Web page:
An unassuming stone building in Catalonia’s Girona weaves a narrative of the medieval town’s past.

Architect Anna Noguera redesigned the 16th-century house after buying the property in 2000 – although it wasn’t until ten years later that renovation work would be complete. It was during this decade-long refurbishment that fragments of the structure’s past life were unearthed.

Inscribed lintels revealed the 5, 400 sq ft building’s original creator as a 16th-century prior, while a cannon ball and bomb shard, thought to be from the Napoleonic Wars, were also dug up. The renovation works were also held up after builders discovered remnants of a first-century Roman villa.

Noguera has retained vestiges of the property’s past in its architecture too. The building’s irregular stonework facade has been exposed, and an original 15,850-gallon courtyard cistern has been restored. The house also has a traditional ‘badiu’ – Catalan for a ‘rooftop porch’.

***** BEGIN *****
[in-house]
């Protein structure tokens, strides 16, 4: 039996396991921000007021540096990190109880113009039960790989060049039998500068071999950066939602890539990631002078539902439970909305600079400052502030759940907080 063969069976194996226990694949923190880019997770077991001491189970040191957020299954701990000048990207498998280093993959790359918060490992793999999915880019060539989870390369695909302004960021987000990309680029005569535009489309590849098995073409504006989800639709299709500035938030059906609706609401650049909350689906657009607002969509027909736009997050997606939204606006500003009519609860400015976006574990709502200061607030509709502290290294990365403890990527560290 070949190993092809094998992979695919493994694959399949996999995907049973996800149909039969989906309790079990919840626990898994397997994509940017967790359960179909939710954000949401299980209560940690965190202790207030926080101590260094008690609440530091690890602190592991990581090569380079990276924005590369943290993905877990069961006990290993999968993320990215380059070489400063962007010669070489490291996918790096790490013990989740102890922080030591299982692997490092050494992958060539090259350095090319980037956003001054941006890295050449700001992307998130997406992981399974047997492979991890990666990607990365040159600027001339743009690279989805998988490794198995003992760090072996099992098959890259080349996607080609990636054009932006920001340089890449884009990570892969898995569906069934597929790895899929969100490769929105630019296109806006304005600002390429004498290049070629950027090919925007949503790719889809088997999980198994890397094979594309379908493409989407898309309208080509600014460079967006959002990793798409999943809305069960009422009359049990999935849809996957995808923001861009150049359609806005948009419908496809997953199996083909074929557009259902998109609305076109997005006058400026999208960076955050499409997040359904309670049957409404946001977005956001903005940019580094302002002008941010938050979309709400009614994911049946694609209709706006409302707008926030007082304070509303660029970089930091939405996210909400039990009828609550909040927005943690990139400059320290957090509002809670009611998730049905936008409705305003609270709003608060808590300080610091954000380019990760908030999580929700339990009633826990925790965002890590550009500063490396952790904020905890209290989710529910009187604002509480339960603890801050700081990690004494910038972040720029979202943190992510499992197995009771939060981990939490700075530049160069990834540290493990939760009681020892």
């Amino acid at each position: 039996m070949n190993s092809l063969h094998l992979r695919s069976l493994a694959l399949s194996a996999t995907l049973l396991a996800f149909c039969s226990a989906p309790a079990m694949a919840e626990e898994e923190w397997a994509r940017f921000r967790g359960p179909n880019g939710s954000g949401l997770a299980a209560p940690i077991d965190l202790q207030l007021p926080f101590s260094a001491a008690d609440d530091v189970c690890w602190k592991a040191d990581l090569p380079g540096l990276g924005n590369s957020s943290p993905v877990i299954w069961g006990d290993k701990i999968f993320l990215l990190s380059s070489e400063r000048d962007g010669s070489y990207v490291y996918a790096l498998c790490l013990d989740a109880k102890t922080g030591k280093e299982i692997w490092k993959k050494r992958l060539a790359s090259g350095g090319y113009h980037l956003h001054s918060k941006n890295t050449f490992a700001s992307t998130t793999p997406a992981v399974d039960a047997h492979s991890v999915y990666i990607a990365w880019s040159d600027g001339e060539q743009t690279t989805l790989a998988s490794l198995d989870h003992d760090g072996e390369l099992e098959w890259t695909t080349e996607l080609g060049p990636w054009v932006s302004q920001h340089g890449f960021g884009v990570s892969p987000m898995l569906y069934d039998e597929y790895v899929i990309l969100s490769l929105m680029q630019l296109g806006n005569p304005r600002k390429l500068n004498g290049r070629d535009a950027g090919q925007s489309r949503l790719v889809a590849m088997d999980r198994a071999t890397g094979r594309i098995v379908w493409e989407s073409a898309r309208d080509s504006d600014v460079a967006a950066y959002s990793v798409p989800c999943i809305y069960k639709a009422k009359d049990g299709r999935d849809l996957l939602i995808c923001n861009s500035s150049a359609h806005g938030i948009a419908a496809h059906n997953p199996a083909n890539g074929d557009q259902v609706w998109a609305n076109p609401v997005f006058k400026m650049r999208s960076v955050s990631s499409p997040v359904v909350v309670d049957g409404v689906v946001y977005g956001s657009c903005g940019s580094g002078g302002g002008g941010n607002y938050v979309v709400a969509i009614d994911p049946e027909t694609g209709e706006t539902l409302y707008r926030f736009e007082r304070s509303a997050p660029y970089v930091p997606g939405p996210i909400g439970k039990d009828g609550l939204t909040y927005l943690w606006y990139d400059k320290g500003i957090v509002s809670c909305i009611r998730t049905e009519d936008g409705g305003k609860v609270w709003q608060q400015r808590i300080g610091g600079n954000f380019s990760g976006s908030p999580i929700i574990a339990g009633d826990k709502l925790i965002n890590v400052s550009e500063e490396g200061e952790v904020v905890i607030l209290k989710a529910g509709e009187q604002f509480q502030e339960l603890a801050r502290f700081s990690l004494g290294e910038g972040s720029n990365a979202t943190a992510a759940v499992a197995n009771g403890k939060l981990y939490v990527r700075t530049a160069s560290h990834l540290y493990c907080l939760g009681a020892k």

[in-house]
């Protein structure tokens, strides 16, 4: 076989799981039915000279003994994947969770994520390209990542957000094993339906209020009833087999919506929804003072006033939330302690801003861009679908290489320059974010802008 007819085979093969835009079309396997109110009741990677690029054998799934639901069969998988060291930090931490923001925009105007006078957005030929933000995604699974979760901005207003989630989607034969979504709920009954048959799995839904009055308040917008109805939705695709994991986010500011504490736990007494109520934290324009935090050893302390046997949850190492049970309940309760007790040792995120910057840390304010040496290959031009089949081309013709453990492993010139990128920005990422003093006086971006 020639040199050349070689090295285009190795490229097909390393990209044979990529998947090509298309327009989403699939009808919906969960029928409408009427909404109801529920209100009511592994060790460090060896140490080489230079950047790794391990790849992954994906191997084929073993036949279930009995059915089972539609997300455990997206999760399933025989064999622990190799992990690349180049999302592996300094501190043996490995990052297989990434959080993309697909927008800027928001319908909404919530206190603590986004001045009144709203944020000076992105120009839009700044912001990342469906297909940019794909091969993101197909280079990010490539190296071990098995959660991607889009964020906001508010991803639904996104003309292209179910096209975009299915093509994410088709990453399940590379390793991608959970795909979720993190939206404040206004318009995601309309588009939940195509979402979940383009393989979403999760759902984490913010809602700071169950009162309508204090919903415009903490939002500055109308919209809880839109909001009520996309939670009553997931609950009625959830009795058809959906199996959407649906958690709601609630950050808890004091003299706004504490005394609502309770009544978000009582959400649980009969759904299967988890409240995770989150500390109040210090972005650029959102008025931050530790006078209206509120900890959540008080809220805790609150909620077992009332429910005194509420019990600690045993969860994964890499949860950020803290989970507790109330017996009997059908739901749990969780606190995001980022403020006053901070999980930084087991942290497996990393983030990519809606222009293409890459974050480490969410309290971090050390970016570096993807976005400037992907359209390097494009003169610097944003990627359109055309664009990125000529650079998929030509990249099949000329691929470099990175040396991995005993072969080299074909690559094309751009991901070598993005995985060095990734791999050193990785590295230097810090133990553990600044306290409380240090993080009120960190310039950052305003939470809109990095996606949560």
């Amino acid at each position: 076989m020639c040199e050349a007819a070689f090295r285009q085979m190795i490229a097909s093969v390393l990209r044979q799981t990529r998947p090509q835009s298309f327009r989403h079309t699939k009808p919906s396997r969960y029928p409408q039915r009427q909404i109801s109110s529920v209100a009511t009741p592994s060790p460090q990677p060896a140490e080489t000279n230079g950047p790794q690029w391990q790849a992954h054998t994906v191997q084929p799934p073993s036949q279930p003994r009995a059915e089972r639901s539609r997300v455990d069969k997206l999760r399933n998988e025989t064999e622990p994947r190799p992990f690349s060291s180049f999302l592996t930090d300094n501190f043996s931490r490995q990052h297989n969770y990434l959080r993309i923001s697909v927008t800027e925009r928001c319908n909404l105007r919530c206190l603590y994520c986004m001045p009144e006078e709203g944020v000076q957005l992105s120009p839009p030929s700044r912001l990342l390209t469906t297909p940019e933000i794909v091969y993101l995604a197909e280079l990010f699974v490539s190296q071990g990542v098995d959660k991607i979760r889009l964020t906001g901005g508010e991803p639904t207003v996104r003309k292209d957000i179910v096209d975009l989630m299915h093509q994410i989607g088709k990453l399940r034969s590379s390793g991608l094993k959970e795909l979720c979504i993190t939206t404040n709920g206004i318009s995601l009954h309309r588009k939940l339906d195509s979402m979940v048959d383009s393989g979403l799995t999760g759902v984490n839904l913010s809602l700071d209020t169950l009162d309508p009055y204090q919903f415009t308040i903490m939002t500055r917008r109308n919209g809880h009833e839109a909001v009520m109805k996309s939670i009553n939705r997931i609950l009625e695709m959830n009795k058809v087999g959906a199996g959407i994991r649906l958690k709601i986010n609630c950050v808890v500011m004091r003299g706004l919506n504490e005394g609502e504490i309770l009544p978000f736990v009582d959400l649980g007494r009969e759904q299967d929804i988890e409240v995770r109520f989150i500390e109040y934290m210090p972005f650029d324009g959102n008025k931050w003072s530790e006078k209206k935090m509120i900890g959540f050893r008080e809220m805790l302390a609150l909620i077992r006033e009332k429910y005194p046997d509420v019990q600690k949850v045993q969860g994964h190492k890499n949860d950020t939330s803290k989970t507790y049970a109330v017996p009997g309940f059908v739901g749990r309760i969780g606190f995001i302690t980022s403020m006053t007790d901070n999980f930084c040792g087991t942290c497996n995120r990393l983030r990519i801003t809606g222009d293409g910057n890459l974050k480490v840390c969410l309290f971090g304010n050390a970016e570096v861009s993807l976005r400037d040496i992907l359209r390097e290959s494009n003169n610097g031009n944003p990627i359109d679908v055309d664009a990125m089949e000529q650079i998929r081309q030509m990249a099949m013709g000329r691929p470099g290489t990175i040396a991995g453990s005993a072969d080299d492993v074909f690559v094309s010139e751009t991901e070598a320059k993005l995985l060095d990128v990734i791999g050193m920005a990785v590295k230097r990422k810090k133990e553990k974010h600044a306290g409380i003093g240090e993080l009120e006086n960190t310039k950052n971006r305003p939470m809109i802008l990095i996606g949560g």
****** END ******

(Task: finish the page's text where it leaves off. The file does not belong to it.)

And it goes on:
Photography: Enric Duch Courtesy of Alemanys 5
Photography: Enric Duch
Courtesy of Alemanys 5

Inside tells a different story, with Noguera introducing a contemporary steel, concrete and oak material palette to the space. Partitions were brought down and the stairway was repositioned. The architect also added a swimming pool to the courtyard garden, fed by the restored cistern.

‘I wanted to reinterpret the old through dialogue with the new,’ Noguera told the New York Times.

Alemanys 5, sited in Girona’s medieval quarter, is available to rent as a whole house or as two apartments.

News writer at The Spaces.

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